"HIV/AIDS and other issues that both result from and exacerbate poverty and human suffering around the world rarely get the media attention they deserve. Because the issues affecting billions of people around the world are not always the same issues affecting us here in the U.S., it is important to find engaging and creative ways to make these issues feel more pertinent to a North American audience," Adams said. "Since we started the Generations at Risk HIV/AIDS campaign, we've been really impressed with the enthusiasm from college campuses. Young adults seem to have connected with the AIDS issue. We've been providing information and inputs to constituent campuses, so we were excited when the opportunity came up to explore the issue on a deeper level with the Goshen College community. Our hope is that the students and faculty that took part in the trip, as well as the wider community and Anabaptist young adults, could have a broader understanding of the world around them and a real heart for issues of justice, compassion and human suffering."

Swaziland, a small and beautiful country surrounded by South Africa on three sides and bordering Mozambique, became the group's destination in part because of the dire statistic as having the highest percentage of HIV-infected citizens in the world. Swaziland is also a country where the emerging effectiveness of HIV programs initiated by faith-related organizations like FBS is visible.

Nxumalo said FBS was started in 1976 by a Swazi church leader who advocated for more training and Biblical instruction among Zionist churches and an MCCer helping establish a national council of churches in Swaziland. A youth section for FBS was started in 1986. Now headquartered in MCC's office in Manzini, the country's largest city with 80,000 residents, FBS holds various types of focused HIV/AIDS education and training.

HIV/AIDS Project Coordinator Sithembile Dlamini said FBS began self-funding AIDS-related projects four years ago, when its executive team became increasingly convinced of the potential effectiveness of Christian messages about HIV – both at the personal level and for a body of believers. Around 60 percent of Swazi Christians are affiliated with Zionist churches, and most are rural. A health team was organized more than three years ago with a youth drama team that began sharing their messages about HIV/AIDS in dozens of churches. In a program they carefully design themselves, the group of two dozen volunteers performs skits, sings and dances, and a sermon about the need for Christians to overcome stigmas about HIV/AIDS is delivered.

Said Nxumalo, "When we first started doing this work in churches, people said, 'It's okay to hear about this, but why should we be bothered?' But it helped that we were Zionists, not someone coming in from the outside."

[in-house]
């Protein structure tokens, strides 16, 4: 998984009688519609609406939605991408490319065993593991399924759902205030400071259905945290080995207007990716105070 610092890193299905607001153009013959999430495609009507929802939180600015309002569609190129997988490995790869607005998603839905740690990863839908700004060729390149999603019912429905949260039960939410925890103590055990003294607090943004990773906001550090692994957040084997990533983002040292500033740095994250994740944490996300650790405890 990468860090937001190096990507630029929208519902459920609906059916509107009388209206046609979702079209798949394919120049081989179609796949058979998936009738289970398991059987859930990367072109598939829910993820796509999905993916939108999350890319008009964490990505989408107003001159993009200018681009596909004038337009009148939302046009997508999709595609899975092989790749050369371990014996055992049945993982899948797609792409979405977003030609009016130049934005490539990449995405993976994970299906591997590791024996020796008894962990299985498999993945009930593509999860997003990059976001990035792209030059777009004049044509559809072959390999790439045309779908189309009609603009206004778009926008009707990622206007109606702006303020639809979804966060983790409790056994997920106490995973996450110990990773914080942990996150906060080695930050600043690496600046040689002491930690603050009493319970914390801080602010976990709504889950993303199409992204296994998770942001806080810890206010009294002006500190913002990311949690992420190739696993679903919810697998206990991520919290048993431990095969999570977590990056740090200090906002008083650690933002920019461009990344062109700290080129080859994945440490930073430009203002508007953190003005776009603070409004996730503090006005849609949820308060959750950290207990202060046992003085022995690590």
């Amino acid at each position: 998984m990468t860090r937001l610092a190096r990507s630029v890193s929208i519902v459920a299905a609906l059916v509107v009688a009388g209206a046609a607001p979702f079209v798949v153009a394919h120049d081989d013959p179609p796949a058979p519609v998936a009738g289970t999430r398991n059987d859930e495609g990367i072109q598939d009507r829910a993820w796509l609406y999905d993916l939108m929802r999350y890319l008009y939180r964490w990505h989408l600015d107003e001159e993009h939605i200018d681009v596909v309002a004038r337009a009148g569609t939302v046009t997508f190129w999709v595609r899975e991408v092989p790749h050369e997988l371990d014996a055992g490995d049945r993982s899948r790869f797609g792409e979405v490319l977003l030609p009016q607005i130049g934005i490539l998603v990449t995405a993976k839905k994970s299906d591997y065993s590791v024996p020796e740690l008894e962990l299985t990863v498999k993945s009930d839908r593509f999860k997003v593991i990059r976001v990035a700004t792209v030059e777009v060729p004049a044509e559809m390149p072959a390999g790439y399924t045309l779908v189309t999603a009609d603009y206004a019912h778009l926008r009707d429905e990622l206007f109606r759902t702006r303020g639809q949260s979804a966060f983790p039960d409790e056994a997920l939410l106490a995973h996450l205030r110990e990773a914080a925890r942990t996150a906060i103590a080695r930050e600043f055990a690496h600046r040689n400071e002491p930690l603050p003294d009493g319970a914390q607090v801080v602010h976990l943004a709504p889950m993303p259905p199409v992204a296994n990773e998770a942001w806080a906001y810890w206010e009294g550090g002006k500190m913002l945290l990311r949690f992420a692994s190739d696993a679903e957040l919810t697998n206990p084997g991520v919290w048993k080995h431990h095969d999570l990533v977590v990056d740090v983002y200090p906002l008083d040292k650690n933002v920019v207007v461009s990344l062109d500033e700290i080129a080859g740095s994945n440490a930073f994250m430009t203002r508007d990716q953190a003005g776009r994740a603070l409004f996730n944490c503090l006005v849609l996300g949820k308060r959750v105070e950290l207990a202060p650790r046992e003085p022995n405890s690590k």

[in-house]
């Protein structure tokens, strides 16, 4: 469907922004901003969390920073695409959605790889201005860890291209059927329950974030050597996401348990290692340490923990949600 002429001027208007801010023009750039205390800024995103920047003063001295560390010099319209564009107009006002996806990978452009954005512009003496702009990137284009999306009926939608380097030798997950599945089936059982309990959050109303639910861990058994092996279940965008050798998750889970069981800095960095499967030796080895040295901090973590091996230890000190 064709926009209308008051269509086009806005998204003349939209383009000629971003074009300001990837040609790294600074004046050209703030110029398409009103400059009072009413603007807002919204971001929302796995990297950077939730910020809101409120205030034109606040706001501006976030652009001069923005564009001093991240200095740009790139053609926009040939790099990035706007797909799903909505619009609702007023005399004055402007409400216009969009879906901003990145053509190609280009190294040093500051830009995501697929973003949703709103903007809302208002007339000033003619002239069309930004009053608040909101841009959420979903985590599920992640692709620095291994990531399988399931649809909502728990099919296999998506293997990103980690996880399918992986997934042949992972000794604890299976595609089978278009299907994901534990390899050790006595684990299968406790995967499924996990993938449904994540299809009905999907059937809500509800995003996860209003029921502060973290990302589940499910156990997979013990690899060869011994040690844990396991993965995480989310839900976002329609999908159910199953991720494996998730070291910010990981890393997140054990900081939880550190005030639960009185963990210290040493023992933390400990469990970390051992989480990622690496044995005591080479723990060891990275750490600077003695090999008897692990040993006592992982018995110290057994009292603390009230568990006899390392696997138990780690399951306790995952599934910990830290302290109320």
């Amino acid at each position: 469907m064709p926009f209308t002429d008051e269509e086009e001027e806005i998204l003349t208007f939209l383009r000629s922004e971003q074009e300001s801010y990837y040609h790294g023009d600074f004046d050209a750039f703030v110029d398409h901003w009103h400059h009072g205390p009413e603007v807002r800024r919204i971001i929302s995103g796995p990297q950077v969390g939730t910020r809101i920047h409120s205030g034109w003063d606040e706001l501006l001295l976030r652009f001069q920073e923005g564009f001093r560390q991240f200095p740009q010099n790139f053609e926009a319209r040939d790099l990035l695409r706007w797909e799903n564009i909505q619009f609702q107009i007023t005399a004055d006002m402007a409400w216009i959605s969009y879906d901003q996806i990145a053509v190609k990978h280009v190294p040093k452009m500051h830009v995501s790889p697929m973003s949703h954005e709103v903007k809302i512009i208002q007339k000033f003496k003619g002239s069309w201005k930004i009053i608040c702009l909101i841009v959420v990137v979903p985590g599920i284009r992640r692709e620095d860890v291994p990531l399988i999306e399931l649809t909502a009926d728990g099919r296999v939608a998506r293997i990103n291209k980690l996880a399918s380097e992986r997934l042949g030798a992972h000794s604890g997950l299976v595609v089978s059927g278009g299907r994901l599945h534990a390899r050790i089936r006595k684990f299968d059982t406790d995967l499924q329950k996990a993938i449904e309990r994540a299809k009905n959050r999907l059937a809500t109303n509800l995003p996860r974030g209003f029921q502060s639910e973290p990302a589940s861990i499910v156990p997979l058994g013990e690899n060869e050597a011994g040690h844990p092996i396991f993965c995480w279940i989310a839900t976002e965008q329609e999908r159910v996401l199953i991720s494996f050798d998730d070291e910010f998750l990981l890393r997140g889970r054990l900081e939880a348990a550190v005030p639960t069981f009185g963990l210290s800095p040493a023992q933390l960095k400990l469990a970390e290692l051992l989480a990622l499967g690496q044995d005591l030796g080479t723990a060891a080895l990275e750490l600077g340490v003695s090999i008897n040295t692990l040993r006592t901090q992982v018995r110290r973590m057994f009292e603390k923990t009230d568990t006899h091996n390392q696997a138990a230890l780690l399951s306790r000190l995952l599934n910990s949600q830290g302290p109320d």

Dlamini said FBS does not know of any other groups in Swaziland doing church visits related to HIV/AIDS that involve effective use of drama. The energetic team offers practical, biblically based messages about how individuals can protect themselves and others through abstinence and faithfulness in marriage, both of which run counter to societal norms rooted in traditional Swazi cultural practices that contribute to, with poverty and gender inequality, as significant factors in the spread of HIV. In a country that has a strong oral tradition, this is becoming of greater interest to nonreligious organizations that are seeking to address behavior-change issues that are at the heart of the spread of the epidemic.

FBS has also sponsored training for 22 volunteers, from 11 churches to give home-based care for congregation and community members with HIV/AIDS, such as Phumile. In addition to sensitively providing information about HIV/AIDS as well as nutritional counseling, supplements and other supplies, these volunteers – currently all women – become confidants to the patients and their caretakers.

Nxumalo, Dlamini and Eastern Mennonite Mission (EMM) service worker Rene Hostetter organized the group's visits to a government ministry, nongovernmental and faith-based organizations, schools, clinics, community gardens, orphan programs, company employers, public markets and family homes, which provided access to both big-picture perspectives and deeply personal stories.

"There's a great benefit to drawing on the resources of an agency like MCC," said Stoltzfus. "Mainstream journalists are often accused of relying too heavily on high-powered sources, the business and government elite. While MCC doesn't ignore the people in power, the agency does have a broader field of contacts who can help to paint a more honest, accurate portrait of a place. That has particular resonance for reporters."